Friday, July 17, 2009

Happy 9th Birthday, Noodle

Do goldfish have personalities? Science would tell you no, but personal experience would have me disagree. Our fish swims contentedly around the bowl, swims up to greet us when we are nearby, and blows bubbles against the side of the bowl, making a "ping" sound to get our attention. (At least that's the way we interpret it!) Noodle is one of two pets in the Calandro household. We have a dog, Mabel, and our goldfish, Noodle. I know to most people, goldfish are nothing special- but Noodle has become part of our family and we are so happy this hardy little fish has been with us for so long.

9 years ago we went to a birthday party and came home with the lovely parting gift of a goldfish in a small, water-filled, plastic bag. We had owned fish in the past and had a lovely Mickey Mouse fishtank with a filter, rocks and the works. For some reason (mainly thinking that most goldfish don't live that long anyway), we decided against going through the rigamarole of setting up the aquarium and ended up just putting the fish in a glass bowl that was from one of my dearest friend's weddings. We needed a name for the fish, so we turned to Max- who was 16 months old at the time. Max already had a pretty decent vocabulary at that age, and our favorite word to hear him say was "Noodle". Something about the way he shaped his mouth and stretched the "oo" sound in the word "Noooodle" was just cute, so that's what we named the fish.

Well, two weeks went by and Noodle was still around, though every other fish from the party had been dead for over 6 days now. Then a year went by, then two... We realized that this fish may actually stick around for a while! Noodle was three years old when our second son was born.

When Noodle was 4, we started adding a blurb about the fish in our Christmas letter. When Noodle was 6, we decided to move. The move was traumatic for all of us as it also involved the remodel of the new house. Our dog, Mabel, ran away 3 times during this move (fortunately she came back unharmed each time- we did lock her up- she just kept escaping). Since we were not staying in our house each day, we needed to find a place for Noodle.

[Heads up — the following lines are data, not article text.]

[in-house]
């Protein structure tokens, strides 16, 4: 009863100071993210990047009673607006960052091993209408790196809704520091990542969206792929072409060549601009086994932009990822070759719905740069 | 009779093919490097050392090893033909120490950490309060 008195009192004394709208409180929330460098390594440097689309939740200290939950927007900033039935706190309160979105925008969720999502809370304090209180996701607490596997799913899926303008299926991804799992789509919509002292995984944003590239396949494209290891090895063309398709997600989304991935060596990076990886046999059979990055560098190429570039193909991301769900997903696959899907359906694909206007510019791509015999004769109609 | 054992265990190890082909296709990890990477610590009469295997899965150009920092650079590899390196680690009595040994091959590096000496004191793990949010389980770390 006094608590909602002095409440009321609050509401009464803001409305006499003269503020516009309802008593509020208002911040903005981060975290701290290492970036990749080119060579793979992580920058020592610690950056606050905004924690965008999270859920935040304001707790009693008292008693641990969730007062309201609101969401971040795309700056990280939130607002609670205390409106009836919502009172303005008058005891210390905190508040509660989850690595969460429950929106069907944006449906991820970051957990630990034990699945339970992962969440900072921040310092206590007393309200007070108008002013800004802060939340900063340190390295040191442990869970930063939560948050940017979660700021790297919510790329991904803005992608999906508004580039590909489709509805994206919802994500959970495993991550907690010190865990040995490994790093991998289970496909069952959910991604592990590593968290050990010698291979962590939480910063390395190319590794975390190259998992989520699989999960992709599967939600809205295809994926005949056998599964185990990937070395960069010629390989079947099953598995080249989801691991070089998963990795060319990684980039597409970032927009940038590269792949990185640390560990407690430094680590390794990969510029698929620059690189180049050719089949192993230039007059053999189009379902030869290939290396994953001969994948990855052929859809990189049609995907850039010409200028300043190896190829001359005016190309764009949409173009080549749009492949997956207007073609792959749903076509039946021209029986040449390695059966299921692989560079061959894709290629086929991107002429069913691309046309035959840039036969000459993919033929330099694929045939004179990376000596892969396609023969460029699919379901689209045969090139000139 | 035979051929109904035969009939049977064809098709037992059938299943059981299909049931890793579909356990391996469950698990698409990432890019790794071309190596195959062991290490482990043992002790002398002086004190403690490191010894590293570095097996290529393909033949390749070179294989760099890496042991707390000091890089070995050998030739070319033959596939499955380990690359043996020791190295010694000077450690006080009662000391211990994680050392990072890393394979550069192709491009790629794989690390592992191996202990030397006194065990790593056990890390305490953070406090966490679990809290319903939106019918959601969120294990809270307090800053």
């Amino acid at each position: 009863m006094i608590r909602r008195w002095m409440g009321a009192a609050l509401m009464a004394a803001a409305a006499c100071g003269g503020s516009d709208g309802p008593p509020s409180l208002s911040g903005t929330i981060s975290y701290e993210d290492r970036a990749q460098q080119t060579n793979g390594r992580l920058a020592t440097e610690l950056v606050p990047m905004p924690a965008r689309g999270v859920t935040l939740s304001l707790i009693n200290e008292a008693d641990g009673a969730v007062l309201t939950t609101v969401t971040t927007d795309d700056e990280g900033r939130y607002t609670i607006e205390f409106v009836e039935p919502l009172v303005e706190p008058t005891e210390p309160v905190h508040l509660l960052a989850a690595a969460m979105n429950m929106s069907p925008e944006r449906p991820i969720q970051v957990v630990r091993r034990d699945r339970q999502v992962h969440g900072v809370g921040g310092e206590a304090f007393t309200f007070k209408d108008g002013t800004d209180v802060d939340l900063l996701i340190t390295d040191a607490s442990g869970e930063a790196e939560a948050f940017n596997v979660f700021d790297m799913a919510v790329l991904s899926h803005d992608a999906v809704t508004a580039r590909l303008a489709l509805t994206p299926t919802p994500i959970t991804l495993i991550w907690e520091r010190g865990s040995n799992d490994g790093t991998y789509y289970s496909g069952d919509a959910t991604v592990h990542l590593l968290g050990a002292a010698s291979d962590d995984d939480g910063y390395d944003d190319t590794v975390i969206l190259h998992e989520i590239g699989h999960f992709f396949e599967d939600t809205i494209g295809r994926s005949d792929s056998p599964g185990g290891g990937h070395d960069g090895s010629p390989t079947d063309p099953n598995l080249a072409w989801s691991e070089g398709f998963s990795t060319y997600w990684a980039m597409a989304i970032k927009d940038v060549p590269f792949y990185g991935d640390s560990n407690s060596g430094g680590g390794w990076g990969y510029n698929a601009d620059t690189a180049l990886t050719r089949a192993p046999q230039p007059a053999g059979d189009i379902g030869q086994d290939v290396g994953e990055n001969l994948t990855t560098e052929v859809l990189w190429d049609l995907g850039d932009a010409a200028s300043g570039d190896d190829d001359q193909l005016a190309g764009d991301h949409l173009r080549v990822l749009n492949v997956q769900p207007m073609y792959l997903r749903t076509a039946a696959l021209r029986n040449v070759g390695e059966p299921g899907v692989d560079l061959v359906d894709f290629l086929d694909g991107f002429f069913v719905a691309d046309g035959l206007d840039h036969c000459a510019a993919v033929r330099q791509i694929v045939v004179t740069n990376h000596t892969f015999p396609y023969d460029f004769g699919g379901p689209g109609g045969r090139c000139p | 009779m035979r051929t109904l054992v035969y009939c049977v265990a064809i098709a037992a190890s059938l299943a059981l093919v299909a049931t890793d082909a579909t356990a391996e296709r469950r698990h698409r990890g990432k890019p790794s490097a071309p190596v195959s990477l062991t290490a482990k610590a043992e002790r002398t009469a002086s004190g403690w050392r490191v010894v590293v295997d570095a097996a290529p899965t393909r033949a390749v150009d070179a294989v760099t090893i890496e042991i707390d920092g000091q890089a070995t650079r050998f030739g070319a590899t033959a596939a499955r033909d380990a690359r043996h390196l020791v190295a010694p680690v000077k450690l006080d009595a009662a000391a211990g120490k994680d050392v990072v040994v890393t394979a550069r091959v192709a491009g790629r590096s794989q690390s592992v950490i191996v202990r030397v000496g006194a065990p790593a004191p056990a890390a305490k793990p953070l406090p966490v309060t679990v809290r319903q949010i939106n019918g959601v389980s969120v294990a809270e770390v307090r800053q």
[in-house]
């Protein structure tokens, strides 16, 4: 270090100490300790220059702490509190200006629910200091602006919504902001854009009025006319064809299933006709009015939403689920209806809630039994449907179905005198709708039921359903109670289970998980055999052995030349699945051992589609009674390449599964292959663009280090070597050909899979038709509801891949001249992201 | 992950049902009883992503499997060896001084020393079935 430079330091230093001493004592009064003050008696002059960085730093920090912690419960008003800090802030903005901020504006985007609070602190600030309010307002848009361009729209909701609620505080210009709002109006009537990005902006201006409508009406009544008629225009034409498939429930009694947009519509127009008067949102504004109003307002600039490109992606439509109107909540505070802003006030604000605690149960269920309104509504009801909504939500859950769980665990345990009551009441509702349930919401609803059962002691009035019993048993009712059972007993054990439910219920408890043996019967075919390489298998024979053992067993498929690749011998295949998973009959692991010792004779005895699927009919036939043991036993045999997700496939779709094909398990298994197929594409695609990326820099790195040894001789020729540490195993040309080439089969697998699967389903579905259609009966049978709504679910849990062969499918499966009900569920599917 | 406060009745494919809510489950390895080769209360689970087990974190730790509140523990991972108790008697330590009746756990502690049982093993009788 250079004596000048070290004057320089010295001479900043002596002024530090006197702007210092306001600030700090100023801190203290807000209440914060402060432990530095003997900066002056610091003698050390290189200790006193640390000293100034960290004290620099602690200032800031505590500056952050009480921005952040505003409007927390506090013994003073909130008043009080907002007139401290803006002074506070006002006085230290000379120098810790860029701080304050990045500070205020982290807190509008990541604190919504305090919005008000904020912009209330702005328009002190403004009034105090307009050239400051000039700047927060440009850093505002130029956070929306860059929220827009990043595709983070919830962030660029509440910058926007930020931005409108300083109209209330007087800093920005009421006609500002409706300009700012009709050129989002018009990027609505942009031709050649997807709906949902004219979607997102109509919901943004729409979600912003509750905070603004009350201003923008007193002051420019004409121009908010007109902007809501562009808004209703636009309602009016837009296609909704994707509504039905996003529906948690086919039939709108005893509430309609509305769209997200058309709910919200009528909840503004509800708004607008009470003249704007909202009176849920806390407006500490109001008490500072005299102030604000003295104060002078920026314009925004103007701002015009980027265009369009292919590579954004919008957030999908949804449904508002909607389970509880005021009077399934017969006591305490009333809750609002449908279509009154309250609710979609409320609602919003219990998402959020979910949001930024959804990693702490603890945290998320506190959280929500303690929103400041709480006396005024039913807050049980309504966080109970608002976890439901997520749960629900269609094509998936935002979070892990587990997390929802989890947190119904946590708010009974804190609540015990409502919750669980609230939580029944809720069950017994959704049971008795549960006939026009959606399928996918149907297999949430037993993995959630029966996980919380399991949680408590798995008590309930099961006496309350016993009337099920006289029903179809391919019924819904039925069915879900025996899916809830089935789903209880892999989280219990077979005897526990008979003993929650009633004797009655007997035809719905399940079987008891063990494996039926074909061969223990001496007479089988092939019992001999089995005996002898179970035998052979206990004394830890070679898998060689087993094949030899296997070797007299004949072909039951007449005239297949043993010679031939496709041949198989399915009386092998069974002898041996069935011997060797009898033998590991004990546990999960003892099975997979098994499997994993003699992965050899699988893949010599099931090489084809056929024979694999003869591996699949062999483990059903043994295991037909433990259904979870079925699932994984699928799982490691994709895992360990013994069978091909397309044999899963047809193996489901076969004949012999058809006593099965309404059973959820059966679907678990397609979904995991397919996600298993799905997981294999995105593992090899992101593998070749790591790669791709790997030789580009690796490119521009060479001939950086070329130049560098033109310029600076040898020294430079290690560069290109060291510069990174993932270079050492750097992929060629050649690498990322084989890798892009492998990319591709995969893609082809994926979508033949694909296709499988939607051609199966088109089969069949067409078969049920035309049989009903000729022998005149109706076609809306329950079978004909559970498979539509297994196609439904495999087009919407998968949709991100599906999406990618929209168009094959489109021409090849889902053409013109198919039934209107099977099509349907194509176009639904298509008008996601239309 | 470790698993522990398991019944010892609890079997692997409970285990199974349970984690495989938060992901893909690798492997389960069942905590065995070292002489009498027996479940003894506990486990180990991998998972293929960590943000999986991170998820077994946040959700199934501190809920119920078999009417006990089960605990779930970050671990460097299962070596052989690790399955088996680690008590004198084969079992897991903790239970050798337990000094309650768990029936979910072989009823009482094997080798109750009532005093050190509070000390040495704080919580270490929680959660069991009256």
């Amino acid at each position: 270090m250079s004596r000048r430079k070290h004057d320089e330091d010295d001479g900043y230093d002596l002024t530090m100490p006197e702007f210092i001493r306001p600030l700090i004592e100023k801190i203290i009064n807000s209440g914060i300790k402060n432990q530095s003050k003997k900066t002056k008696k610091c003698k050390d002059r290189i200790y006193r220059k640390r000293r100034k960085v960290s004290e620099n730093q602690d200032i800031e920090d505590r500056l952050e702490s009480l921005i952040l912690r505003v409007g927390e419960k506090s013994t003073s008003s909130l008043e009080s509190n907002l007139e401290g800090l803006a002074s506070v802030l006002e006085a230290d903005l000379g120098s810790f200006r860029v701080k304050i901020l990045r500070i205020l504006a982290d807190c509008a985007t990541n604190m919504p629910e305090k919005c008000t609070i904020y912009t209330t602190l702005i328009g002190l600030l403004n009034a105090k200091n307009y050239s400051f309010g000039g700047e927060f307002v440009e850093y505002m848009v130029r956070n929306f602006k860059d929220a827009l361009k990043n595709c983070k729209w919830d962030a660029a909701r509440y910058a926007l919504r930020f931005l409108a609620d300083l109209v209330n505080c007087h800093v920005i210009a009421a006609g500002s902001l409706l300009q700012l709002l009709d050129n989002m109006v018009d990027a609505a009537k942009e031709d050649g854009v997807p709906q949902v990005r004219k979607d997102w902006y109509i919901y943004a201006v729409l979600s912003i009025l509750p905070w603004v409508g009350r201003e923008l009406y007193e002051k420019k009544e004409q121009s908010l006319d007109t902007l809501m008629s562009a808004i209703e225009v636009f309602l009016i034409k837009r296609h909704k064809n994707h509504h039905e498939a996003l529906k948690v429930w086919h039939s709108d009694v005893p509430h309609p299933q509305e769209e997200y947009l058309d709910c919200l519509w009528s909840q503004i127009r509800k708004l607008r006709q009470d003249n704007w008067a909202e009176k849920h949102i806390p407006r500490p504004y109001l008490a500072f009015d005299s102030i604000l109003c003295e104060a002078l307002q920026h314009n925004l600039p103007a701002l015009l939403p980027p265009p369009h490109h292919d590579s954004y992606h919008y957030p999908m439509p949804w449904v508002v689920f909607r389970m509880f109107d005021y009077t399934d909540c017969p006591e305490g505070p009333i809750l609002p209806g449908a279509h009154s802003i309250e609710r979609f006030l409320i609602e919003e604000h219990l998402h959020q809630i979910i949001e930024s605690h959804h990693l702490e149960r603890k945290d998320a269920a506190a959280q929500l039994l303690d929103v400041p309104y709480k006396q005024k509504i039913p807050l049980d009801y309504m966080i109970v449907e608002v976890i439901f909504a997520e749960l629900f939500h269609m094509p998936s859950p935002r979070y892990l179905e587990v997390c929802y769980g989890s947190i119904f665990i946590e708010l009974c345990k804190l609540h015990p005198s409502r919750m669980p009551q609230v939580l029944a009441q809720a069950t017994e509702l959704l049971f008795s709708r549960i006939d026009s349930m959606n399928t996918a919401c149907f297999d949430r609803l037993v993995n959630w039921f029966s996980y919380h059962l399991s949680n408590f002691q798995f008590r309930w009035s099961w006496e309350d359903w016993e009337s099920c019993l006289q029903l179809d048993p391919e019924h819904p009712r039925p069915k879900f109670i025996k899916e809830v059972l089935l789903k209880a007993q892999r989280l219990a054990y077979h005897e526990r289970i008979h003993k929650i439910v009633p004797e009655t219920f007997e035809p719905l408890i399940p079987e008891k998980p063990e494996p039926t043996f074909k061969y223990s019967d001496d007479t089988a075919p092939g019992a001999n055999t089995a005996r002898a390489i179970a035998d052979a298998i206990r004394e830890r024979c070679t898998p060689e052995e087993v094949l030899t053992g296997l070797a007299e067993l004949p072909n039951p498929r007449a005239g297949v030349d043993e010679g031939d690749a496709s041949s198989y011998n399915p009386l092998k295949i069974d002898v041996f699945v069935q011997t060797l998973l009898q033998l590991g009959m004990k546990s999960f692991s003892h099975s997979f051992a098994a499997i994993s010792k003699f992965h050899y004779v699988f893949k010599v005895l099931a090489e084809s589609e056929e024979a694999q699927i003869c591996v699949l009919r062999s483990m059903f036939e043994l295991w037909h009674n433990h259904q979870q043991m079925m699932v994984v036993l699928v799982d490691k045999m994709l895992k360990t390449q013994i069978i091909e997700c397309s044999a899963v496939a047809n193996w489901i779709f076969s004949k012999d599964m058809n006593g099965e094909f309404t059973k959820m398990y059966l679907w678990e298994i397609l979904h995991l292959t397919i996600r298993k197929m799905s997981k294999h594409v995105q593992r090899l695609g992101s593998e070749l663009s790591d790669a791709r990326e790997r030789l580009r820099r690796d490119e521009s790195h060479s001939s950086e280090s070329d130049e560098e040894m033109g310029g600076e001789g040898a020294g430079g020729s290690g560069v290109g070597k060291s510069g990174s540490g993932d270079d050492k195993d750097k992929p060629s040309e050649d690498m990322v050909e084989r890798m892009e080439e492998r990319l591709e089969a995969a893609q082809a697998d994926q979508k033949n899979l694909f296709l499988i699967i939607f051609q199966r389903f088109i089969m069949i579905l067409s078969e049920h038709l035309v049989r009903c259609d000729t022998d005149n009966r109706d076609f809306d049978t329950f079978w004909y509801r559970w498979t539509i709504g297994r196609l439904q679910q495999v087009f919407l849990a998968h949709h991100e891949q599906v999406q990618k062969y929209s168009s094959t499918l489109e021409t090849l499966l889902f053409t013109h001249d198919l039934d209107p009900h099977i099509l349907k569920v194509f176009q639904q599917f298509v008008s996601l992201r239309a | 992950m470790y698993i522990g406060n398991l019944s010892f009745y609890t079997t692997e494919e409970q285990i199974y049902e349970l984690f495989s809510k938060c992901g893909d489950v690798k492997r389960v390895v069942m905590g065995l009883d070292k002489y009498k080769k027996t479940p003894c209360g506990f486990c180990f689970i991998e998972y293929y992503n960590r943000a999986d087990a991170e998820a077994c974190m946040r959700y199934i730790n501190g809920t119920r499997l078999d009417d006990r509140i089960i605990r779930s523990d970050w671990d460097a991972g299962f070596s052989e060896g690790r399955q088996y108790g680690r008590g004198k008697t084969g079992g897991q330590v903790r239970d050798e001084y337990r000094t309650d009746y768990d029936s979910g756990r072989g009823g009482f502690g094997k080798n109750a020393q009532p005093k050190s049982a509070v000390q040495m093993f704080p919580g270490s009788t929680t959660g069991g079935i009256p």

We took Noodle down to our neighbor's house and he kept the fish for almost a month. We were a little worried, because Noodle was the oldest fish we knew and we didn't want anyhing to happen to our pet. Our friend took wonderful care of Noodle and grew very attached to this little fish. He was so sad to see Noodle leave and considered getting a fish of his own, but then told us that it wouldn't be the same if it wasn't Noodle.

When our third son turned 1, Noodle was 7 years old. We had a "Commotion in the Ocean" party. We bought lots of fish for our guests and placed them in bowls around the house as part of our party decorations (we Calandros love a good theme- more on that in other blogs). Everyone went home with a fish. We did not put any other fish in Noodle's bowl as we didn't want to upset whatever balance we have created for this fish.

The remaining fish from the party were put in the Mickey Mouse Aquarium with the rocks and filter. The fish that were in that aquarium were dead within two weeks. All of the fish that went home with guests died within 3 months. Noodle, the Methuselah of goldfish, just kept on living...

We have often thought of getting Noodle a larger bowl, but we're worried about upsetting the order of things. This great little fish is in the same bowl it started in 9 years ago. I went online this morning to research a title for this post- I was going to call it "The World's Oldest Goldfish" but then I found out that the world's oldest goldfish was 42 years old! Noodle is nowhere close! 9 years, however, is a record for anyone that we know and one worth celebrating.

So, how do you keep a goldfish alive for this long? We're not sure, but here's what we do:

1. Treat the fish with benign neglect- When the bowl is so dirty, I can't see the fish, I clean the bowl. I feed the fish regularly- meaning when I think about it- and in small amounts.

2. Don't mess with the system-I use regular tap water in the bowl, and I always let it sit for 24 hours before I add it to Noodle's bowl. I do this to lessen the effects of any chlorine that may be in the water, but who knows if it actually does anything. I figure it has worked for this long, so why mess with it?

3. No harsh cleansers-I use hot water to clean the bowl and dry it with a cloth towel (I read somewhere that whatever paper towels are treated with can be harmful to fish)- again, maybe it has no effect, but it has worked for this long!

4. Enjoy your fish!

Who knows, maybe Noodle will be the next "World's Oldest Living Goldfish"! After 9 years, Noodle is definitely a member of the family. We hope to have many more happy years with Noodle.

You can follow Noodle at

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